UPDATED: I forgot to mention this the first time, BUT obviously at ACFW I'm representing BHP's acquisitions needs as a whole. So if your novel doesn't quite fit the tone of this site, that's no reason not to meet with me. The core of our publishing program continues to be mainstream CBA fiction and I'm happy to talk with you in Nashville.

So even if I annoy you, you still may want to schedule a meeting. Dilemma, isn't it?

News: Part 1 - Ezekiel's Shadow

The discussion/dissection of Ezekiel's Shadow will commence on October 10. That should give you plenty of time to track down a copy if you're interested in playing along from home.

Mark Bertrand and I will spend the interim hammering out the best format for this. We have agreed that all lingering disputes will be settled in a pay-per-view steel-cage match on Halloween.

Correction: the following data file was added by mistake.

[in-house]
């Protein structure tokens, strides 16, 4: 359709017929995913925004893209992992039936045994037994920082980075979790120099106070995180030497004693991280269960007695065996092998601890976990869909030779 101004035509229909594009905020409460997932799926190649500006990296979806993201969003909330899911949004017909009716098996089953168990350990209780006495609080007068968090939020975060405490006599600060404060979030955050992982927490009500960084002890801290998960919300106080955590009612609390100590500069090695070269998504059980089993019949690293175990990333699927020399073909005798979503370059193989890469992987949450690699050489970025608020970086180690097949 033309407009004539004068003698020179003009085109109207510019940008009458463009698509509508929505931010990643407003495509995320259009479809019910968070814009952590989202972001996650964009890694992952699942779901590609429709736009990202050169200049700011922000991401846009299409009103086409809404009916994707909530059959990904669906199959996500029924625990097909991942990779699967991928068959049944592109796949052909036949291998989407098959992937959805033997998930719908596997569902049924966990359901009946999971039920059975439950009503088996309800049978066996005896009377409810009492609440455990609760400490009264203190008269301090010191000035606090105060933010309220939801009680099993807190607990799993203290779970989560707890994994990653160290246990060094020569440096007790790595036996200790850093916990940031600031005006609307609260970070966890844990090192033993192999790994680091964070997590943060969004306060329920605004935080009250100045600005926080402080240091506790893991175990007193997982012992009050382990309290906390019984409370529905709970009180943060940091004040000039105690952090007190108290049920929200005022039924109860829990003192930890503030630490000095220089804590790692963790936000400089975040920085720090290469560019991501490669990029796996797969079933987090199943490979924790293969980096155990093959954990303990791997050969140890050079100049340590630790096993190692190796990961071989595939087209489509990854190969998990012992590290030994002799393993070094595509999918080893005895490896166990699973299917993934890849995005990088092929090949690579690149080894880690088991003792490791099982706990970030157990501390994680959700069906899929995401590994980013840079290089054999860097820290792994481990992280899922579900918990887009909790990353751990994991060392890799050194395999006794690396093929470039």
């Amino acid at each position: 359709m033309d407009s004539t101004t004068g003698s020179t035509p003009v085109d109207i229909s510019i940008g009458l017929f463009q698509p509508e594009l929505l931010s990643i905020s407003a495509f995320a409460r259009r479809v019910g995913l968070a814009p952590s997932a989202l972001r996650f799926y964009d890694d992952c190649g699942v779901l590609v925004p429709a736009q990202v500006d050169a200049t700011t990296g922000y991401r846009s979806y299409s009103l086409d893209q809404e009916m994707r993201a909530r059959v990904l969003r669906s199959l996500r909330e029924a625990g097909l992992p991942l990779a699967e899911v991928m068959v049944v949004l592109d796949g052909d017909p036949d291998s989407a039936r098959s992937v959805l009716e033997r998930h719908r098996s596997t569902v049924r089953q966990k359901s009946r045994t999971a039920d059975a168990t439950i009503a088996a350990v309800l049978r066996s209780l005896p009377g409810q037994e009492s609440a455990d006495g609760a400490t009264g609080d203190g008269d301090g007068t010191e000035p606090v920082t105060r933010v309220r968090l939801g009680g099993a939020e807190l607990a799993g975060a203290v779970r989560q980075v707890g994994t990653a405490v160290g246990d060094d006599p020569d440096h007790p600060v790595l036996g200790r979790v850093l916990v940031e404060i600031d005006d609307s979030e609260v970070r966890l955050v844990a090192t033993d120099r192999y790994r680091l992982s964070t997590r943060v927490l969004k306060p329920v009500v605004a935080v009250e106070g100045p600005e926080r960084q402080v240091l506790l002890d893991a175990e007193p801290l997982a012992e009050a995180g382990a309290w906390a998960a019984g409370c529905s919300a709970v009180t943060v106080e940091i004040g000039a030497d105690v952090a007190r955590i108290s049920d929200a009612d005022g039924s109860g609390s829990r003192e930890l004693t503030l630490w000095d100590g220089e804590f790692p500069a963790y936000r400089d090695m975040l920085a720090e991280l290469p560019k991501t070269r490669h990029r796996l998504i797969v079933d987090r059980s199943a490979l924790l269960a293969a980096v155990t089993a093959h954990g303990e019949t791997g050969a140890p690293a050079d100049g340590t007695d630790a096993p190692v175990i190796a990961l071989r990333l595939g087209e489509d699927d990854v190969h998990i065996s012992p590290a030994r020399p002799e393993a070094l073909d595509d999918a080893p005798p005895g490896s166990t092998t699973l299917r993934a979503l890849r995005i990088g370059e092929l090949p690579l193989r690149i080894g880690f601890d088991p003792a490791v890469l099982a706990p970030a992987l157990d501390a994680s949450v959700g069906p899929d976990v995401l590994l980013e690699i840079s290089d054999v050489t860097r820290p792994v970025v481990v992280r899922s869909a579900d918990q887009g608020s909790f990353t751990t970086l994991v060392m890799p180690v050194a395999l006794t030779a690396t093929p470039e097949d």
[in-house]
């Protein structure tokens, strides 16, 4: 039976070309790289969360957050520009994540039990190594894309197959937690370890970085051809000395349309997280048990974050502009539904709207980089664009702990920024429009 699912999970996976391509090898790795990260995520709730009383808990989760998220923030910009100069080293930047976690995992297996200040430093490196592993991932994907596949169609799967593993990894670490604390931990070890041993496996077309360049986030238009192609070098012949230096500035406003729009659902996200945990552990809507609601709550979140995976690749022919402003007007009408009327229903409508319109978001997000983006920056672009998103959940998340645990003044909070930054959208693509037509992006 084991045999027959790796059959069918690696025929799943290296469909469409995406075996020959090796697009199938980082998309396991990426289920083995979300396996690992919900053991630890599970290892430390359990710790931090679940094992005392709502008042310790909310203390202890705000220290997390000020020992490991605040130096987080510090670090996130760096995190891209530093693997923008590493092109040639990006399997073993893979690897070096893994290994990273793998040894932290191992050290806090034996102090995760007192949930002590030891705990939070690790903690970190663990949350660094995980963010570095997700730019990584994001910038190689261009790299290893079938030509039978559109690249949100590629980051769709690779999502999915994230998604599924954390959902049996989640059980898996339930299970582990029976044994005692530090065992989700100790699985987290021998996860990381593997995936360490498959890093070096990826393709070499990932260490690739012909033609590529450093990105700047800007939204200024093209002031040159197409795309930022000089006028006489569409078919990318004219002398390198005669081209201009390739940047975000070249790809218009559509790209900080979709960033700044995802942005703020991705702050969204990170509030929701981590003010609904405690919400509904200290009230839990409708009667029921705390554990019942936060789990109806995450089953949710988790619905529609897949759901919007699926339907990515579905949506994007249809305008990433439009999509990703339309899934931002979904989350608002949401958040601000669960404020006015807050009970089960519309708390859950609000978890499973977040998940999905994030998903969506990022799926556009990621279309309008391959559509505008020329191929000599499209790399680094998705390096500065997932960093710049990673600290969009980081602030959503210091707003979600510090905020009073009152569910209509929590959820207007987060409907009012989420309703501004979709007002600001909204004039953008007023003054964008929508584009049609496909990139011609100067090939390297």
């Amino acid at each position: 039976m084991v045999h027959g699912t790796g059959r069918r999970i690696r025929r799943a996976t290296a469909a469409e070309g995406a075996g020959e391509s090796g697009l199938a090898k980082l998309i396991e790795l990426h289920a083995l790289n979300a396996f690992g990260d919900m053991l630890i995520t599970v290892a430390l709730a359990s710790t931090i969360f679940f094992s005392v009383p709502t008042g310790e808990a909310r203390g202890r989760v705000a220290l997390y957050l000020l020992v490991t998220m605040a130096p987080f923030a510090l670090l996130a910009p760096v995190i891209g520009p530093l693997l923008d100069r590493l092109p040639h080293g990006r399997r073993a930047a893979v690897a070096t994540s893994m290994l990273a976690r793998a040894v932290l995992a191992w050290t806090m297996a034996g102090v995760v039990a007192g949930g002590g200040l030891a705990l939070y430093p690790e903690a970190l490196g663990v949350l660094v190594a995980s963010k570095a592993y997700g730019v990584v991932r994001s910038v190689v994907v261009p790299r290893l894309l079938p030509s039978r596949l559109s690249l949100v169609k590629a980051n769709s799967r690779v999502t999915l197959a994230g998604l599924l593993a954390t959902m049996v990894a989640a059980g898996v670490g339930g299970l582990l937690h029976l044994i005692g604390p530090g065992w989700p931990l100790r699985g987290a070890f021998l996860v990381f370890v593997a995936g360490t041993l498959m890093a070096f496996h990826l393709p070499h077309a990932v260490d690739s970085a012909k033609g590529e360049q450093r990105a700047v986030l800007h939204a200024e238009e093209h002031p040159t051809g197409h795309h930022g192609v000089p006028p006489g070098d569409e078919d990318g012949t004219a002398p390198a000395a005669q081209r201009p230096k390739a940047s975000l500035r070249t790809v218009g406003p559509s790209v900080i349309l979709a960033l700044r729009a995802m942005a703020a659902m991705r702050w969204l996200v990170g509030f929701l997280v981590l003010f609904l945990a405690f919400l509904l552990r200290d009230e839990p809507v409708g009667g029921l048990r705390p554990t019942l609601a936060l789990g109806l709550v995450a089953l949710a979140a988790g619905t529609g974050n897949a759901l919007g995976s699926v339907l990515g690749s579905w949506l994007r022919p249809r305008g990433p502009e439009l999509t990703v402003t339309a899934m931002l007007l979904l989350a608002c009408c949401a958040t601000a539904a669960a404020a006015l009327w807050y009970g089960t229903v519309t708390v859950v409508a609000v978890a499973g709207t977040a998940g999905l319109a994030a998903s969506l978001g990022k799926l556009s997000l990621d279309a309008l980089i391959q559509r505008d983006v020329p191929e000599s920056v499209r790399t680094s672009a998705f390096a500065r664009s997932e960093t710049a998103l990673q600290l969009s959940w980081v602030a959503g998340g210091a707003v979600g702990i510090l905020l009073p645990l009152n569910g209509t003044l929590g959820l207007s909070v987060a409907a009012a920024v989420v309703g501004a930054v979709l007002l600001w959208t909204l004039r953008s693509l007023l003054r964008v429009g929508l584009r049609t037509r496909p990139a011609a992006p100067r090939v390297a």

Back...Sort Of

It's going to take a bit to get back up to speed here. Lots to deal with in the aftermath of going away for ten days. Although the company still appears to be running and books are being sold, so I'm not such a big cog as I like to believe.

For those I met at the Philly Writer's Conference, thanks for saying "Hi" or chatting.

(And yes for those who were wondering I did take time to enjoy an Italian hoagie during my trip east. And a cheesesteak. And a sizable cup of Thrasher's fries. I'll be taking cardiologist recommendations shortly.)

Thursday, August 18, 2005

Parting Thoughts of a Summer Intern